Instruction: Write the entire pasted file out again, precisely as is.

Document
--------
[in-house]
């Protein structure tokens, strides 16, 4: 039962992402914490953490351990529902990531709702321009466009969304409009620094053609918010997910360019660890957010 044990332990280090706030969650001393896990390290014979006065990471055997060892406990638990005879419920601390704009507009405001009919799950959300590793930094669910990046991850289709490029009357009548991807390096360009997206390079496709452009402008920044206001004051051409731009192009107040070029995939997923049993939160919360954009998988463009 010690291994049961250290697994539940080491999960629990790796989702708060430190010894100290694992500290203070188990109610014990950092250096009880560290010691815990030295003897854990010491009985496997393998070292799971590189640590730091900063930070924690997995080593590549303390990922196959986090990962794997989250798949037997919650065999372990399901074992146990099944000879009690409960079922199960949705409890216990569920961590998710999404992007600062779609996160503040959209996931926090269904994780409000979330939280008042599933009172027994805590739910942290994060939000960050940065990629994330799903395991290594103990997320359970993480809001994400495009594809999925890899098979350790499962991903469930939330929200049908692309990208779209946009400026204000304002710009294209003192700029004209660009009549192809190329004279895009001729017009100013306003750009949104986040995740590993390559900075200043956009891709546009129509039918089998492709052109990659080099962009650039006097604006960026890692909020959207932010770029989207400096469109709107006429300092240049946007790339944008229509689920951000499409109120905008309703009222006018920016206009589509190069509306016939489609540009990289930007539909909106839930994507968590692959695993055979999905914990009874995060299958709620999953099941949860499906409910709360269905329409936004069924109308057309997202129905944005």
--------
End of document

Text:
[in-house]
């Protein structure tokens, strides 16, 4: 039962992402914490953490351990529902990531709702321009466009969304409009620094053609918010997910360019660890957010 044990332990280090706030969650001393896990390290014979006065990471055997060892406990638990005879419920601390704009507009405001009919799950959300590793930094669910990046991850289709490029009357009548991807390096360009997206390079496709452009402008920044206001004051051409731009192009107040070029995939997923049993939160919360954009998988463009 010690291994049961250290697994539940080491999960629990790796989702708060430190010894100290694992500290203070188990109610014990950092250096009880560290010691815990030295003897854990010491009985496997393998070292799971590189640590730091900063930070924690997995080593590549303390990922196959986090990962794997989250798949037997919650065999372990399901074992146990099944000879009690409960079922199960949705409890216990569920961590998710999404992007600062779609996160503040959209996931926090269904994780409000979330939280008042599933009172027994805590739910942290994060939000960050940065990629994330799903395991290594103990997320359970993480809001994400495009594809999925890899098979350790499962991903469930939330929200049908692309990208779209946009400026204000304002710009294209003192700029004209660009009549192809190329004279895009001729017009100013306003750009949104986040995740590993390559900075200043956009891709546009129509039918089998492709052109990659080099962009650039006097604006960026890692909020959207932010770029989207400096469109709107006429300092240049946007790339944008229509689920951000499409109120905008309703009222006018920016206009589509190069509306016939489609540009990289930007539909909106839930994507968590692959695993055979999905914990009874995060299958709620999953099941949860499906409910709360269905329409936004069924109308057309997202129905944005």